Tuesday, February 18, 2014

Scolopax minor

As I've said in the past, it's amazing what dogs can do to elevate your mood.

At approximately this same time last year we had a single flush on the same property. One woodcock-brilliantly silhouetted against the sky. I honestly thought about writing some poetry when it happened again this year, two weeks ago.

That single flush inspired poetry. I have yet to really internalize what the 8 flushes we had yesterday evening is causing.

(excuses to follow): All I had with me was my iPhone, and the vid is sooo bad I hesitate to show it; but if you look closely at the 10 second mark you will see (and hear) the flush of woodcock #8 from R to L.

Monday, February 17, 2014

Some tech play and an example of bad behavior

An example of bad behavior and it is completely my fault. 

Working two dogs at the same time can be done but it's not easy. In the above vid Emmie was not supposed to be walking at heel so she's not really disobeying. The simple fact is that I should have placed her at heel and then given the retrieve for Carson. Then if she ran-in to try and "steal" the bumper I could have rightfully corrected her, and she would probably expect it.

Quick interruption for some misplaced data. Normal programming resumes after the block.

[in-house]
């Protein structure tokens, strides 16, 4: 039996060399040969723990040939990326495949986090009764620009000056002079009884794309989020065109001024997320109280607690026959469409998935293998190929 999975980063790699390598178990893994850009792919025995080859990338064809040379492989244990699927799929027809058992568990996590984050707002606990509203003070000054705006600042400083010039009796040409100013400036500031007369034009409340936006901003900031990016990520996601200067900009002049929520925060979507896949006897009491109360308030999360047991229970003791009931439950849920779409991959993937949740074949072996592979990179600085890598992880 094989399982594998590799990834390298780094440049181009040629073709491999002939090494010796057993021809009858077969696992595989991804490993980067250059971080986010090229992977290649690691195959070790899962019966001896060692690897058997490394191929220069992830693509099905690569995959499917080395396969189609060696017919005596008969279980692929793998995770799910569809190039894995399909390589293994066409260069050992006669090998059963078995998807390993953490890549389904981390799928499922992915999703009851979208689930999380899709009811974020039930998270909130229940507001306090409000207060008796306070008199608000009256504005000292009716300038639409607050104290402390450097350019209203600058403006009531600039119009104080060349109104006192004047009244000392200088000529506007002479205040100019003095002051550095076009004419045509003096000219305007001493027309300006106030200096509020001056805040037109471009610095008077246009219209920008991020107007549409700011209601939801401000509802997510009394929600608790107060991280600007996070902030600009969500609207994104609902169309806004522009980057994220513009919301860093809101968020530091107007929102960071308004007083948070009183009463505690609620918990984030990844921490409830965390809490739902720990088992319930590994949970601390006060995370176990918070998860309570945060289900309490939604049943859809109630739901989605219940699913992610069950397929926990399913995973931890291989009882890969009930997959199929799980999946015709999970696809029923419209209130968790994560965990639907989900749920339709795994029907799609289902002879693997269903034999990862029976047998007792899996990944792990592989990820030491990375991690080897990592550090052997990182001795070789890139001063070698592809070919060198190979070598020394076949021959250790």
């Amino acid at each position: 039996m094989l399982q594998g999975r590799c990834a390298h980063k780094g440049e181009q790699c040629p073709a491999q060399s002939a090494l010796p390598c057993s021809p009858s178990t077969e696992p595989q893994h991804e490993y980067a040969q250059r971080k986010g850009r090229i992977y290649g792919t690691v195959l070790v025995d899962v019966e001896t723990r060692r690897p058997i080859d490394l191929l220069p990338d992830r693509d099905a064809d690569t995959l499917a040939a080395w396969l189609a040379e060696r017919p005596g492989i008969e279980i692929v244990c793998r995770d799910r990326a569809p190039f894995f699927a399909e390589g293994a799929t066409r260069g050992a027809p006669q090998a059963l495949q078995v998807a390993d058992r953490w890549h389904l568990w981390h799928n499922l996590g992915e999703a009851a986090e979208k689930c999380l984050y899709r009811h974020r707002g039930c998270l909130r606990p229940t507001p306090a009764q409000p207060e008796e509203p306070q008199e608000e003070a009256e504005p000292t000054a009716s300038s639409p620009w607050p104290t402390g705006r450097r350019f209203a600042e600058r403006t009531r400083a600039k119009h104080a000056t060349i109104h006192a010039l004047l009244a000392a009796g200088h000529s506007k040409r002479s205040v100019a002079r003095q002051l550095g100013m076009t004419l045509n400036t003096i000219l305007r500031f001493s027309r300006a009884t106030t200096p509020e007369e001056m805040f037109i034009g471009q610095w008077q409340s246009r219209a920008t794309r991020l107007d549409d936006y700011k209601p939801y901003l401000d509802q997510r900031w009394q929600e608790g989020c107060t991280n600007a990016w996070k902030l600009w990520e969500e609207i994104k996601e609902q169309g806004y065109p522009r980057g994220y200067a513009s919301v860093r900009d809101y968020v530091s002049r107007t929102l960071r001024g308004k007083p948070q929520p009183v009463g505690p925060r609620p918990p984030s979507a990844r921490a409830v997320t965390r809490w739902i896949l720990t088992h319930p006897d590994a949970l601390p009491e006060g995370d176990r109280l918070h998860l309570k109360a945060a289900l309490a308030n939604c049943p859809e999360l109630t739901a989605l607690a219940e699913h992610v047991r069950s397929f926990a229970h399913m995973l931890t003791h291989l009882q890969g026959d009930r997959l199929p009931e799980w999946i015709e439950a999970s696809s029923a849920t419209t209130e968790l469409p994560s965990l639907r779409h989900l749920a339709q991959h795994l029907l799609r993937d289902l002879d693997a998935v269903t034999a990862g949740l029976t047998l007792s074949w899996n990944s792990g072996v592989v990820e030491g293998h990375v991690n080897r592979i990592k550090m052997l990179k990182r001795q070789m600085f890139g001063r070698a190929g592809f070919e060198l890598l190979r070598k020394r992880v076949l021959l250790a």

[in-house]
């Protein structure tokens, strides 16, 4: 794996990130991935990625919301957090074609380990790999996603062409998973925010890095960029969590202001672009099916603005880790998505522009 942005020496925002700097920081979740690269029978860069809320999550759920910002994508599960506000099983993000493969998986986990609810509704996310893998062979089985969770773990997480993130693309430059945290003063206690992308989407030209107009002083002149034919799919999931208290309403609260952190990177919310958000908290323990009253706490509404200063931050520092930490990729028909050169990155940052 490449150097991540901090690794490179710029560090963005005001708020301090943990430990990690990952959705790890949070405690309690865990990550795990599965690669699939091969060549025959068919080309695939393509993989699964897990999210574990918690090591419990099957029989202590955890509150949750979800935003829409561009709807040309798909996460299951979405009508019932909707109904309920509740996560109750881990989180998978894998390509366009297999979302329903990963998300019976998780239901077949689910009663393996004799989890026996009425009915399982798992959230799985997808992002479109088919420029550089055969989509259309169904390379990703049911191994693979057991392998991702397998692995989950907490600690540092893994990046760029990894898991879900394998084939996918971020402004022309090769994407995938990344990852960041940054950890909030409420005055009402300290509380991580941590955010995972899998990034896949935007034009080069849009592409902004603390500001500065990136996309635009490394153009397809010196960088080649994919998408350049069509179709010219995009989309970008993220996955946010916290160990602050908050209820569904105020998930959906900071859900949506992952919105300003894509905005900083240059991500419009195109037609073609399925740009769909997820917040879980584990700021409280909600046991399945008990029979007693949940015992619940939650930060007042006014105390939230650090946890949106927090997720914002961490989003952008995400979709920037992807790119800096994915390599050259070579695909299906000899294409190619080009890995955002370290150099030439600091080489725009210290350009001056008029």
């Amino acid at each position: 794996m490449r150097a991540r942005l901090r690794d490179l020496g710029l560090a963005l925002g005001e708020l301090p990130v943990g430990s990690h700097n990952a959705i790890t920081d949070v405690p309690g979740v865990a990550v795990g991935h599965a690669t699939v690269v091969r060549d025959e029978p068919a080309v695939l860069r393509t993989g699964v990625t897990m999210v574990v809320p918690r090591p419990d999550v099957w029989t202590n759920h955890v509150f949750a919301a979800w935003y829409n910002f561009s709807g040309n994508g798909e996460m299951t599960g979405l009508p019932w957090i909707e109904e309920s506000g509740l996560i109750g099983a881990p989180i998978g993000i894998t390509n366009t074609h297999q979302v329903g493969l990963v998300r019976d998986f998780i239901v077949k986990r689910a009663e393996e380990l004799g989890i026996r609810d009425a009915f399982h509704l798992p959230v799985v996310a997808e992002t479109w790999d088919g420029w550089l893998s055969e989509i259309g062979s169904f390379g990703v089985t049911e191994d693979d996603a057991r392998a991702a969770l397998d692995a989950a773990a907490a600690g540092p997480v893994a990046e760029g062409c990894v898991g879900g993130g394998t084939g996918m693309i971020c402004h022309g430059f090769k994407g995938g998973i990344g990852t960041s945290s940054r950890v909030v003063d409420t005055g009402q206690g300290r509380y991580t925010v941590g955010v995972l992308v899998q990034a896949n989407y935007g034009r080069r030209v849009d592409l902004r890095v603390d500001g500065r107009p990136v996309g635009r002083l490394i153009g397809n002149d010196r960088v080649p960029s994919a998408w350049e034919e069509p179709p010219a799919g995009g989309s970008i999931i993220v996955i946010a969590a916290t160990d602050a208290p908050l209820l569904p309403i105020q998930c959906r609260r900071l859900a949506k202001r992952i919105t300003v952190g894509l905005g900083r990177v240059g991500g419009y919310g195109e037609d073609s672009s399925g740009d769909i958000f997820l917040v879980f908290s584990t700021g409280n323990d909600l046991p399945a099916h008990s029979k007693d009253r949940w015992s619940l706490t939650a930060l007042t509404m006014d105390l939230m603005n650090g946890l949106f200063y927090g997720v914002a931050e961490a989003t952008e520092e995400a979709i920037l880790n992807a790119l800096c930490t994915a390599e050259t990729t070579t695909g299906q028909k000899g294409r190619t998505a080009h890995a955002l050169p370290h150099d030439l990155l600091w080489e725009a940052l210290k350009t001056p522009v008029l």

The difficulty here is that the retrieve is so important to her that it might be worth it to her to be corrected if she were able to get the retrieve. It's something I am working on, and actually in the previous vid of Carson doing the unseen retrieve Emmie is actually behind me at "hup".

At first blush it seems that if I had all day to do it, and the training grounds were my backyard, I could work them each independently to the level I would be happy and then bring them together. This is something we do, in terms of yard-work. I do place-board training with them independently. But eventually in the real world, day-to-day they will need to both be with me at the same time. One will work, while the other is at heel and then they should switch out.

So on training walks like this one where I'm working them together I'm going on the theory:
"it's better to set off as you mean to go on". 

Friday, February 14, 2014

Learning to use your nose on unseen retrieves

I'm often asked why I hunt and particularly why do so with my dogs. The simple truth is that I am in perpetual awe of them; of their ability to use all their senses in such an all-comsuming way. When I see the light come on in their eyes; when the tail becomes a blur; the dog back-and-forth on the forest floor becoming frenetic–that anticipation of an impending flush peaks.  This is the thing that I live for.

One of the 'selling points' for Carson was the description of him being very confident with his nose, even as a six-seven week old pup. This is very very true and it's up to me to shape this innate talent.

It's hopefully helped with situations like this: